On February 11, 1861, one of the great pianists of her era was born in Hanover. Because sexism exists, you probably don’t know who she is. This despite the fact that she toured the world, opening fricking Carnegie Hall and giving important early performances in Minnesota, Chicago, San Francisco, and other cities. If you’re looking at the history of classical music in America, you have to look at the career of Adele aus der Ohe.

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Adelheit Johanne Auguste Hermine aus der Ohe was very much a bonus baby. Her dad was 55 when she was born; her mom was 44; and she was nine years younger than her next-youngest sibling. This family dynamic would have repercussions for Adele’s life and even her career.

Adele was unnervingly precocious. She was identifying notes on a piano before she could even pronounce the notes’ names. In 1869, her father took a position in Berlin so that his daughter could learn from the best teachers in Germany. Adele enrolled in Theodor Kullak’s massive Neue Akademie der Tonkunst (the New Academy of Musical Art), which employed a hundred teachers and taught over a thousand students. (You know a bit about Kullak if you read Amy Fay’s book.) Despite her young age, the demanding Theodor Kullak accepted Adele as one of his own personal students.

Adele’s greatest influence and inspiration, however, was Franz Liszt. She began studying with him in the summer of 1873 at the age of fricking twelve, and continued studying with him over the next decade. By the time she was sixteen, she was playing an eight-hand piano arrangement with Liszt of the brand-spanking-new Funeral March from Götterdämmerung.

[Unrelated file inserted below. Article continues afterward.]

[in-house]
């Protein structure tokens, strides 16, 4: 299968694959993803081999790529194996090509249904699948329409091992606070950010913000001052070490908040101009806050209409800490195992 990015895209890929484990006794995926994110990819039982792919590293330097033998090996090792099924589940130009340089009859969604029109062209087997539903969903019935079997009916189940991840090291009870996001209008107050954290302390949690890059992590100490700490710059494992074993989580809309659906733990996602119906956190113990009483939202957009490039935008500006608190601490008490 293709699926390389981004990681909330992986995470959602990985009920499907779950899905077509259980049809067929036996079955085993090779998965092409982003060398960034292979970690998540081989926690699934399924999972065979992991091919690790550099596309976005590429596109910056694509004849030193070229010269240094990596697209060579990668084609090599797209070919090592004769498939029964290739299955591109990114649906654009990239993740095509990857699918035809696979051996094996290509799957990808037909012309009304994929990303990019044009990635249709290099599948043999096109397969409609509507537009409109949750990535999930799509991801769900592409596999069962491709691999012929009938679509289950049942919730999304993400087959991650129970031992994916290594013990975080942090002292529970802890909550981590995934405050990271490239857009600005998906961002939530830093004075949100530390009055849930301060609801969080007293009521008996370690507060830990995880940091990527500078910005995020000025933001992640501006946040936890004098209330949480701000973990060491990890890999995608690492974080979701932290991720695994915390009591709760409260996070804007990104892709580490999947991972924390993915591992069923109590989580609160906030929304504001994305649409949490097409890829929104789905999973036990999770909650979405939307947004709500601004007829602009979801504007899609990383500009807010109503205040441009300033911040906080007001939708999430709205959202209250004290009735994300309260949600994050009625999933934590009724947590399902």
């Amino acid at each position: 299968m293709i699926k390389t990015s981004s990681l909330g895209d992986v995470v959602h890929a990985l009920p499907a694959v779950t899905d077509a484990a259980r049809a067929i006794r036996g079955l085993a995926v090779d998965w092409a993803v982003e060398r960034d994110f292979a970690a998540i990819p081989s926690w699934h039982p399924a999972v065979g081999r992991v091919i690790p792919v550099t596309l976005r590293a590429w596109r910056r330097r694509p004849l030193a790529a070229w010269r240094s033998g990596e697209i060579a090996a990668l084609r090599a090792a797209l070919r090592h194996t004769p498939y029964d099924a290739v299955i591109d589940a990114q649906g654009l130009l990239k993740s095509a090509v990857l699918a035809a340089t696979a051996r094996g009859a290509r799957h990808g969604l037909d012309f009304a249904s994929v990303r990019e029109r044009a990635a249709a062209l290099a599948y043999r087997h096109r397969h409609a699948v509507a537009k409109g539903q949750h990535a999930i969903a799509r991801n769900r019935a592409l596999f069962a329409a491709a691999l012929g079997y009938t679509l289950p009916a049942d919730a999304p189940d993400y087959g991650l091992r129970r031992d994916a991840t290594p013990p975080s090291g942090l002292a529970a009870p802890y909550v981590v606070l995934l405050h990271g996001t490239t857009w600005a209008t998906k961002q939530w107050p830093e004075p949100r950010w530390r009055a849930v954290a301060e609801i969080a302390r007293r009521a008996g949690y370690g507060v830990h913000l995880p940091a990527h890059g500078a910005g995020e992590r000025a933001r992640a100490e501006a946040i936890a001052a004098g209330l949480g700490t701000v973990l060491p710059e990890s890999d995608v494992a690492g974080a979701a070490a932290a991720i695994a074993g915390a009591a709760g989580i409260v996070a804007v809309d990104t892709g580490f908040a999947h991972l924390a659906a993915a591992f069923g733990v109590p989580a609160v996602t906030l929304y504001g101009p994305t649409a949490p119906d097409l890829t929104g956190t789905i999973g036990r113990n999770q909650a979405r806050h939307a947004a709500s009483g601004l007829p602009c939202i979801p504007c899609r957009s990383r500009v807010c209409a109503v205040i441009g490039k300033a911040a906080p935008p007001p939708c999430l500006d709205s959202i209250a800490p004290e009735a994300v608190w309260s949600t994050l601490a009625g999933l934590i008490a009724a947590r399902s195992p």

In 1884, she stopped attending Liszt’s classes after her mother died. Her death came as a heavy blow to their closeknit family. Interestingly, none of the aus der Ohe siblings ever married. Adele herself opted to hire Mathilde as her lifelong cheerleader and traveling companion. In 1886, the two sisters took a risk and left Europe for America, arriving in New York just days after the dedication of the Statue of Liberty.

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Amy Fay: Pianist, Author, Piano Conversationalist

Pianist? Check.

Friend and student of Liszt’s? Check.

Bestselling author? Check.

Inventor of new educational concert formats? Check.

Co-founder of an important women’s musical organization? Check.

Largely forgotten today? A woman? *sigh* Check, check, yes, of course.

Amelia Muller Fay was born in 1844, the fifth of nine children. Her father was a Harvard-educated Episcopalian priest. Her mother was an artist, pianist, and singer who had been denied an education and encouraged to marry at sixteen. Not surprisingly, Mrs. Fay died young. Amy’s older sister Zina believed it was from overwork and thwarted ambition:

I saw her in her coffin…and I resolved to remember the woe and earthly wreck of her thwarted nature, and never to cease until I saw some better way for women than this which can so horribly waste and abuse their finest powers.

So that’s one way of dealing with grief.

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Josephine Amann Weinlich: 1870s Conductor and Lady Orchestra Founder

You’d think that a female conductor who toured the world with her own orchestra in the 1870s would be well-known, but sexism.

I’ll start off by being blunt: there aren’t many English language articles about Josephine Amann Weinlich that are easily accessible online. Maybe I’d find more if I was associated with an institution, but I’m not. So I’m using a Google translation of a German webpage to scrape together some biographical factoids for my English-speaking readers. Take everything with a grain of salt until an actual scholar can pick up the baton. (Thrillingly, I’ve heard from some via Twitter, so it’s possible we’ll hear more about Josephine in future! Stay tuned!) In the meantime, here are what appear to be the broad strokes of her story, as best as I can ascertain: